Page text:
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PSR Releases New Report on Hexavalent Chromium in Coal Ash

February 9, 2011

In a just-released report, PSR and two environmental organizations have revealed that most of the chromium that leaches from coal ash into ground and surface water takes the form of highly carcinogenic hexavalent chromium.  Long known to cause lung cancer when inhaled, hexavalent chromium has been shown to cause stomach cancer in humans, and intestinal and oral cancers in laboratory animals, when ingested in water. 

Almost all of the chromium that leaches from coal ash into ground water and surface water -- 97 to 100 percent -- is hexavalent. 

This highly health-significant fact is highlighted in EPA’s Blind Spot: Hexavalent Chromium in Coal Ash, a new report by Earthjustice with co-authorship by PSR’s Barb Gottlieb and multiple authors from Environmental Integrity Project. 

Hexavalent chromium has been much in the news recently.  In December a report by the Environmental Working Group documented that tapwater in 31 of 35 American cities studied contained hexavalent chromium. 

Days later, the California Office of Environmental Health Hazard Assessment, after completing a multi-year, peer-reviewed examination of hexavalent chromium, released a ground-breaking proposal:  a public health goal for hexavalent chromium in drinking water that is 5,000 times lower than the federal government’s drinking water standard for total chromium.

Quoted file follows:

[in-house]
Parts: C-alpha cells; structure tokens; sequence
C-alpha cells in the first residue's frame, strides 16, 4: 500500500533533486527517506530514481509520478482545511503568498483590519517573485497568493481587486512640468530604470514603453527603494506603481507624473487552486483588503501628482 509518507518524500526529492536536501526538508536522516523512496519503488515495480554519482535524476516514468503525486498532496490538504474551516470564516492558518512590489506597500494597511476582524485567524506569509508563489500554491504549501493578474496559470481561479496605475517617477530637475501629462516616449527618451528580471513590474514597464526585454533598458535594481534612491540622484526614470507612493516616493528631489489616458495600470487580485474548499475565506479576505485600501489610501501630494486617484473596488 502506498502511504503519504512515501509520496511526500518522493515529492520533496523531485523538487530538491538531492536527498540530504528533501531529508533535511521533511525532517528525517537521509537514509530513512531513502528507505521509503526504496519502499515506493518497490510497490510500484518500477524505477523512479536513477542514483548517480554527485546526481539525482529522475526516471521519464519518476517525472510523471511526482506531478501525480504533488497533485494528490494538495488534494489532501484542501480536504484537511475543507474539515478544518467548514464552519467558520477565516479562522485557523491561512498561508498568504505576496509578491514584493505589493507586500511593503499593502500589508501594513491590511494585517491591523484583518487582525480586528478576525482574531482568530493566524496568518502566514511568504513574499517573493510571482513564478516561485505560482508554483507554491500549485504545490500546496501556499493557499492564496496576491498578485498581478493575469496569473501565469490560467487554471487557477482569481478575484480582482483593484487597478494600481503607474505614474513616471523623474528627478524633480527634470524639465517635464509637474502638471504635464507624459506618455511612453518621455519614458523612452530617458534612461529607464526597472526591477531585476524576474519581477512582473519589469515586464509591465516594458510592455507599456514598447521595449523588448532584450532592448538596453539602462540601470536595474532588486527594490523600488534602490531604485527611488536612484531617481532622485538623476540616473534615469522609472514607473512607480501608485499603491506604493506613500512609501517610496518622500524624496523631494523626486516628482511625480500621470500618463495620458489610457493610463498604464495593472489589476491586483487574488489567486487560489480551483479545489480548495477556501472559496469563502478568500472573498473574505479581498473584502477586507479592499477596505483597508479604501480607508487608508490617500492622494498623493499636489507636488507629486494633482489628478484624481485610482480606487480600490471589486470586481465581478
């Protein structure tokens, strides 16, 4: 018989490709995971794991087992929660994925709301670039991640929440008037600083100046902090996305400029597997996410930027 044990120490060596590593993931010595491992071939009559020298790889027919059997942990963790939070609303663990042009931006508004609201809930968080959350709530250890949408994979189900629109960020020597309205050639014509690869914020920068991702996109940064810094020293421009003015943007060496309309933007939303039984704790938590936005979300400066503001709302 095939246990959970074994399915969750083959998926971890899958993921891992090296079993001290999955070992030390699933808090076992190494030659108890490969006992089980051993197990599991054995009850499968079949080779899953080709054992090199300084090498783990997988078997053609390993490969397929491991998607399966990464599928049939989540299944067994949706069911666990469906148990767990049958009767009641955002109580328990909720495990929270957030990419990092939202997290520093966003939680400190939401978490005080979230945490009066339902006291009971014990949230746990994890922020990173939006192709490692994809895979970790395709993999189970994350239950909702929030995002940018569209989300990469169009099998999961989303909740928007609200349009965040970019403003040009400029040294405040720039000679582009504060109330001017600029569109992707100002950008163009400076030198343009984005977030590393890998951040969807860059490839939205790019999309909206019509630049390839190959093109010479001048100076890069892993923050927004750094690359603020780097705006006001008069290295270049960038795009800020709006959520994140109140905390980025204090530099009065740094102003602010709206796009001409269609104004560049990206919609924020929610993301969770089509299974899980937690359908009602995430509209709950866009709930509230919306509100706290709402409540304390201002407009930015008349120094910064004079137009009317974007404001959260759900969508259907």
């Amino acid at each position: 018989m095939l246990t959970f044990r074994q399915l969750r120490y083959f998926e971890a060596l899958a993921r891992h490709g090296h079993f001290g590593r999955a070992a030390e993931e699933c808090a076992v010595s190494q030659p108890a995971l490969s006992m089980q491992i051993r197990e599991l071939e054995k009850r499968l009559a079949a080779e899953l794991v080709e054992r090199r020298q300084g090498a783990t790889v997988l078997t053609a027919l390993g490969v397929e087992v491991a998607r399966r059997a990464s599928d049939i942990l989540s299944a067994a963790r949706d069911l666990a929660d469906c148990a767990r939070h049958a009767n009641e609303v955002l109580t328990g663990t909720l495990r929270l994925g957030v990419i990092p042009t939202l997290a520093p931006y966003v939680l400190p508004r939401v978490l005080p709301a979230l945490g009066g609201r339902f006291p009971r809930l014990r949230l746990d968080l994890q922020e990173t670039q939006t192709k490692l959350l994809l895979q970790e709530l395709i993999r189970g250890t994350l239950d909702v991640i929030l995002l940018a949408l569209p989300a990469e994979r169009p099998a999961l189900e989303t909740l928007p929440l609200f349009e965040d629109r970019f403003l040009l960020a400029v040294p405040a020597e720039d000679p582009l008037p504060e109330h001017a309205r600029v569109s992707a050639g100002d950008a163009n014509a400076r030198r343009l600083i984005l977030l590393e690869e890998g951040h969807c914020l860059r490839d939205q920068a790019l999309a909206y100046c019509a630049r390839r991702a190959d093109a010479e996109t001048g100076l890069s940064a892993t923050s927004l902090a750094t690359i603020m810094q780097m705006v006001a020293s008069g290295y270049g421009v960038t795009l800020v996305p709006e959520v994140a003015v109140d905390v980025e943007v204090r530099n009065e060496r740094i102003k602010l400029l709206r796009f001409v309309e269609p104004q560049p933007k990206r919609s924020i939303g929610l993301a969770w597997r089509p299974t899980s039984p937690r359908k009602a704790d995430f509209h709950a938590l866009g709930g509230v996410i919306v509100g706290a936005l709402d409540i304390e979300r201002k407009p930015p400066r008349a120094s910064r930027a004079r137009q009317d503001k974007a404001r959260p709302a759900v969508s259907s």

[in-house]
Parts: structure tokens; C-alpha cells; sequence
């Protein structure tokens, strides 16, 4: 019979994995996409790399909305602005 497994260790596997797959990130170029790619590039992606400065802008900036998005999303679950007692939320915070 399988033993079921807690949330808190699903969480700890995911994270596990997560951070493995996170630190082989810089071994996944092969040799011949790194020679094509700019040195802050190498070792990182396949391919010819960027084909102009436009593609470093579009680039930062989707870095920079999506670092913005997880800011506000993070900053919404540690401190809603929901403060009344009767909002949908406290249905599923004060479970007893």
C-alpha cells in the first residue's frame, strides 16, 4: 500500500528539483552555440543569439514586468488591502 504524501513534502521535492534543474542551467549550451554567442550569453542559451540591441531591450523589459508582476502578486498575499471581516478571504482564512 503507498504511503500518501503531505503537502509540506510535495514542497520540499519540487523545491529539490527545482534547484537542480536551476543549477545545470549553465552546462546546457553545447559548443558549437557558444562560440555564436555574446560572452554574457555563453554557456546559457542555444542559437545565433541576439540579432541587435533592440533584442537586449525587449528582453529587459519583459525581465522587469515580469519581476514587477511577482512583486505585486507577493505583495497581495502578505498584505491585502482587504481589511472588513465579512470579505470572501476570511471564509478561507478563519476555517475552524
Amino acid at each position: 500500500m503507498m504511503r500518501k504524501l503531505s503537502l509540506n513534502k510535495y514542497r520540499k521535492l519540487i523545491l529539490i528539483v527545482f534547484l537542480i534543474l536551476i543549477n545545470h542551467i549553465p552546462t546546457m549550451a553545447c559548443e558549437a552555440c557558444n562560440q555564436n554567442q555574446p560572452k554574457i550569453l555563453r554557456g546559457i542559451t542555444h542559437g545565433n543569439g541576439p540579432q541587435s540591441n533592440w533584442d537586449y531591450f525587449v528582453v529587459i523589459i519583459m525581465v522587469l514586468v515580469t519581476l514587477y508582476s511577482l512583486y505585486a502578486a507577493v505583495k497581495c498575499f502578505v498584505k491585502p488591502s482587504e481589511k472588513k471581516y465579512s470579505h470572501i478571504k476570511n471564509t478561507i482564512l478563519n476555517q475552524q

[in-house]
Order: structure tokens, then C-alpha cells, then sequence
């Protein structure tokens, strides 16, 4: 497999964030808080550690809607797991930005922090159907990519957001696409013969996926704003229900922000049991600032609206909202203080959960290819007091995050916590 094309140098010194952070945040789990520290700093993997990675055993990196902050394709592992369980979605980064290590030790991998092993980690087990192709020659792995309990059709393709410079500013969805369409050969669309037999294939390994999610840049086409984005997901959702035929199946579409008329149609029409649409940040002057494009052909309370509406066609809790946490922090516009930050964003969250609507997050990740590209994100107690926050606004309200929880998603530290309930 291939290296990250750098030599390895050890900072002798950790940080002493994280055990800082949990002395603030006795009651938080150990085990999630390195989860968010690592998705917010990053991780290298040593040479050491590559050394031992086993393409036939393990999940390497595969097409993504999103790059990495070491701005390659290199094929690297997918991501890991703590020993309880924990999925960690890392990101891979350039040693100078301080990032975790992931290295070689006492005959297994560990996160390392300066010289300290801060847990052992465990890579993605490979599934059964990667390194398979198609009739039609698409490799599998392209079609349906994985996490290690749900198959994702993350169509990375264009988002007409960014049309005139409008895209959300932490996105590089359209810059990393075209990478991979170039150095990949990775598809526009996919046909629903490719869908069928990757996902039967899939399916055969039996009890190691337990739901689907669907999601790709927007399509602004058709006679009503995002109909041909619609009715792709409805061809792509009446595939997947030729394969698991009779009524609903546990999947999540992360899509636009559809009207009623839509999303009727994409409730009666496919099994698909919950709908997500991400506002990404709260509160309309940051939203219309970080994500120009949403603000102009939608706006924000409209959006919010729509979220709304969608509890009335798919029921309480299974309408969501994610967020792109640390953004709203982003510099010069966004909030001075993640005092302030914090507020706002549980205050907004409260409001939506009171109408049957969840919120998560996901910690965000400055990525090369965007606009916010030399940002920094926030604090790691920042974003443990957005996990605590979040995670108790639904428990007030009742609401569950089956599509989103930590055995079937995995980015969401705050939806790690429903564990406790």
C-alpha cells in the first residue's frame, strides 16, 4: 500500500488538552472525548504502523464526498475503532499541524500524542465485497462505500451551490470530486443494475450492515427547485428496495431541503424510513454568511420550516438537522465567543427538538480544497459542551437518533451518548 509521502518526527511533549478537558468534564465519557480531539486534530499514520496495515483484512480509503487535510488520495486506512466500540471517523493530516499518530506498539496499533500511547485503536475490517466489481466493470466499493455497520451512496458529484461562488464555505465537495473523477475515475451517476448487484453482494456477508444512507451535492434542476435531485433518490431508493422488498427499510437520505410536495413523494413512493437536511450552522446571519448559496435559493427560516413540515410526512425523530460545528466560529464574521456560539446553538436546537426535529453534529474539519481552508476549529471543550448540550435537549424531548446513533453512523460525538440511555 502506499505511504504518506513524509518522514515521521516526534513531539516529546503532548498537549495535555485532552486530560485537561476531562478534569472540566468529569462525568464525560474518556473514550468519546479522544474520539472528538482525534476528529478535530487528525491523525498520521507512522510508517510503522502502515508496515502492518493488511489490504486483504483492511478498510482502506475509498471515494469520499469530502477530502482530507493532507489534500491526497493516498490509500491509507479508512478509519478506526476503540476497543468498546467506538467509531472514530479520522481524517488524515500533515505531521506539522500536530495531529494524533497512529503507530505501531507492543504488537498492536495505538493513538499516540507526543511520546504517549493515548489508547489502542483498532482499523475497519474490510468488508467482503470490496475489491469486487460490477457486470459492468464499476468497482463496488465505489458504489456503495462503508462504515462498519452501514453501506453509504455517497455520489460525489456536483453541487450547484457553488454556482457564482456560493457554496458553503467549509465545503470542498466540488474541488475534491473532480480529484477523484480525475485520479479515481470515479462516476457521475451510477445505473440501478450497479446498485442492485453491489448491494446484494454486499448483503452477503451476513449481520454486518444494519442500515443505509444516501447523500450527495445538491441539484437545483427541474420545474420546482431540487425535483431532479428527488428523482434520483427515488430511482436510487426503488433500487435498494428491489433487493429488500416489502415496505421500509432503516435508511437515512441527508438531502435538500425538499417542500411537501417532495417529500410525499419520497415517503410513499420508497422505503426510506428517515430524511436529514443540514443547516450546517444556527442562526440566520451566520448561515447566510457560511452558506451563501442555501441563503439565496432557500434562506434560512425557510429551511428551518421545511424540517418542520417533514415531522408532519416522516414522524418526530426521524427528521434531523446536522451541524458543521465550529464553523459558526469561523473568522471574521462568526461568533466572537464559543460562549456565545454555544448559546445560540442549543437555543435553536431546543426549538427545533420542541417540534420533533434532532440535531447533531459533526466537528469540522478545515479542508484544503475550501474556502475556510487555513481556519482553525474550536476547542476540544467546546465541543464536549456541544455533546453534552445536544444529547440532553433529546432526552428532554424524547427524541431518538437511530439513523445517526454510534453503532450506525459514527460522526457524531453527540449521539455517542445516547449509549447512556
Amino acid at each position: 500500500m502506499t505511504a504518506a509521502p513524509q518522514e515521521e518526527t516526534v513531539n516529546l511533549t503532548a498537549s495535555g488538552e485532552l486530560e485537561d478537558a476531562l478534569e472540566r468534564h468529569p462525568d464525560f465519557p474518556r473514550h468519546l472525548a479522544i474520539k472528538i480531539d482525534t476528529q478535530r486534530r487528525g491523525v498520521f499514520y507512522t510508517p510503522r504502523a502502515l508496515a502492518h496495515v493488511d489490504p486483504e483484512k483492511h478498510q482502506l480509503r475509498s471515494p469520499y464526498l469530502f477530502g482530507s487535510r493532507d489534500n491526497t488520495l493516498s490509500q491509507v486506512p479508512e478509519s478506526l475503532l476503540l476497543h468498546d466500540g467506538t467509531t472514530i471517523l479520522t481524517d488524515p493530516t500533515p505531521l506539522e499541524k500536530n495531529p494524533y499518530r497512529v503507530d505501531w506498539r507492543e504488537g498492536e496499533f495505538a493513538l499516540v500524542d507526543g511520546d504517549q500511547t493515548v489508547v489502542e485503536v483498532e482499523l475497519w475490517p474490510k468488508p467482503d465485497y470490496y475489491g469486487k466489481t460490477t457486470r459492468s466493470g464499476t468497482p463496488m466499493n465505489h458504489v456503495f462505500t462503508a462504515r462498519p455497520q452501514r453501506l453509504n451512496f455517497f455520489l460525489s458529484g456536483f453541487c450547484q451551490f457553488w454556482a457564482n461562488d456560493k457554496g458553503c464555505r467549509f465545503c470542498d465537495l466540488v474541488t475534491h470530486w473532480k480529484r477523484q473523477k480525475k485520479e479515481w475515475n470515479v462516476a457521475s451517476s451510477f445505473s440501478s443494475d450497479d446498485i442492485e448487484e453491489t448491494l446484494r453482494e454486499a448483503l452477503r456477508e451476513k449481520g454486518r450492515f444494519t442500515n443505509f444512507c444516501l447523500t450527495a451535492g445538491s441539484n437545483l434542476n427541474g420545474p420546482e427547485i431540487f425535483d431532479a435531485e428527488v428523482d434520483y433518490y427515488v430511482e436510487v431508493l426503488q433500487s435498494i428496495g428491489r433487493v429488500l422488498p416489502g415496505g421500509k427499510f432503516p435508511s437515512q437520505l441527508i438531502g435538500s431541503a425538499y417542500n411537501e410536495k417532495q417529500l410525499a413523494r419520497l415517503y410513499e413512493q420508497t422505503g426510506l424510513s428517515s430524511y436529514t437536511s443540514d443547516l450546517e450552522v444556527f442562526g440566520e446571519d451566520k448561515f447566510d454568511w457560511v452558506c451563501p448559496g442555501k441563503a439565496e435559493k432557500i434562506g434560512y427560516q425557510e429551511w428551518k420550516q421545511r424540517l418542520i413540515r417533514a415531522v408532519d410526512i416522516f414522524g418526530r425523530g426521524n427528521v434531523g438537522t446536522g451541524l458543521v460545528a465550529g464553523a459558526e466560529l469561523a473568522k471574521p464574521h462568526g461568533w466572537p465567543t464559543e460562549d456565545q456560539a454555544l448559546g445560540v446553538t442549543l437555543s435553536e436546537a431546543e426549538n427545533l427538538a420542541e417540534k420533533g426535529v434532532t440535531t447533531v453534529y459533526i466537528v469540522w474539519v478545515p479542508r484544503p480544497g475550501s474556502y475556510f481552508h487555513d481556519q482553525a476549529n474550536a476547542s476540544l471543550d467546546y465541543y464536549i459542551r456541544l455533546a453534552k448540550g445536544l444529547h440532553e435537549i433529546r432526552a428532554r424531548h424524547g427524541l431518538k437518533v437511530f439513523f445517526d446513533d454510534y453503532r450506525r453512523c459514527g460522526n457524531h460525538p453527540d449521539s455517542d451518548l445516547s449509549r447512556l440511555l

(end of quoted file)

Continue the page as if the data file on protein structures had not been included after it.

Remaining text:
The lower threshold was deemed necessary to take into account the sensitivity to carcinogens of children and infants. 

In January, the U.S. Environmental Protection Agency (EPA) issued new guidelines recommending that public water utilities nationwide test drinking water for hexavalent chromium.

The EPA has not, however, been equally vigilant in responding to the threat from coal ash.  The prevalence of hexavalent chromium in coal ash leachate was published by the EPA in 2009, and by the Department of Energy and the industry-related Electric Power Research Institute in 2006, but remained “hidden in plain view” in lengthy reports. 

And when the EPA prepared documents for its proposed rulemaking on coal ash, it discussed hexavalent chromium as a carcinogen by inhalation only. It did not mention the cancer risks from chromium-VI ingested in water – an omission that distorts the calculations of risks to human health and the environment that the EPA must provide in assessing coal combustion wastes.

Hundreds of leaching or leaking, unlined coal ash dumps are situated near water supplies, making it urgently necessary for the EPA to develop the strongest possible regulations for coal ash disposal. PSR has urged the EPA to adopt “Subtitle C” regulations in order to provide uniform, nationwide protection from coal ash for American communities.

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